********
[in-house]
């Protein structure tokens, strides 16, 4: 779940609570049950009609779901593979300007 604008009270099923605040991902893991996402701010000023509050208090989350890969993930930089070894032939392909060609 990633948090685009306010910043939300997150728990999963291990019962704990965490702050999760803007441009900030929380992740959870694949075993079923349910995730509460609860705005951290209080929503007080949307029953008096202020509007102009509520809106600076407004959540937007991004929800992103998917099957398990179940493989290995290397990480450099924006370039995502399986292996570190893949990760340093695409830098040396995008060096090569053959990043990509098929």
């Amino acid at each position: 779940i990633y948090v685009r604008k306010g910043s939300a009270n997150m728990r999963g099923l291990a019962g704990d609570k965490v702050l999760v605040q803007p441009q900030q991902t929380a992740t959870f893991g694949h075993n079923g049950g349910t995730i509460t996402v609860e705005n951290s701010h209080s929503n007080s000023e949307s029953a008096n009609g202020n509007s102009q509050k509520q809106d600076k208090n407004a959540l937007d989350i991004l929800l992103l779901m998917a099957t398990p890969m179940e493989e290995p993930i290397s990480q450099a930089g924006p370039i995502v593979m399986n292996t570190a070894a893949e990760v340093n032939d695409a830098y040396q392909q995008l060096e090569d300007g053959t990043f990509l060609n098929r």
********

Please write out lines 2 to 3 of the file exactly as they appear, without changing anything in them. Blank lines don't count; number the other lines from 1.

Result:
């Protein structure tokens, strides 16, 4: 779940609570049950009609779901593979300007 604008009270099923605040991902893991996402701010000023509050208090989350890969993930930089070894032939392909060609 990633948090685009306010910043939300997150728990999963291990019962704990965490702050999760803007441009900030929380992740959870694949075993079923349910995730509460609860705005951290209080929503007080949307029953008096202020509007102009509520809106600076407004959540937007991004929800992103998917099957398990179940493989290995290397990480450099924006370039995502399986292996570190893949990760340093695409830098040396995008060096090569053959990043990509098929």
């Amino acid at each position: 779940i990633y948090v685009r604008k306010g910043s939300a009270n997150m728990r999963g099923l291990a019962g704990d609570k965490v702050l999760v605040q803007p441009q900030q991902t929380a992740t959870f893991g694949h075993n079923g049950g349910t995730i509460t996402v609860e705005n951290s701010h209080s929503n007080s000023e949307s029953a008096n009609g202020n509007s102009q509050k509520q809106d600076k208090n407004a959540l937007d989350i991004l929800l992103l779901m998917a099957t398990p890969m179940e493989e290995p993930i290397s990480q450099a930089g924006p370039i995502v593979m399986n292996t570190a070894a893949e990760v340093n032939d695409a830098y040396q392909q995008l060096e090569d300007g053959t990043f990509l060609n098929r």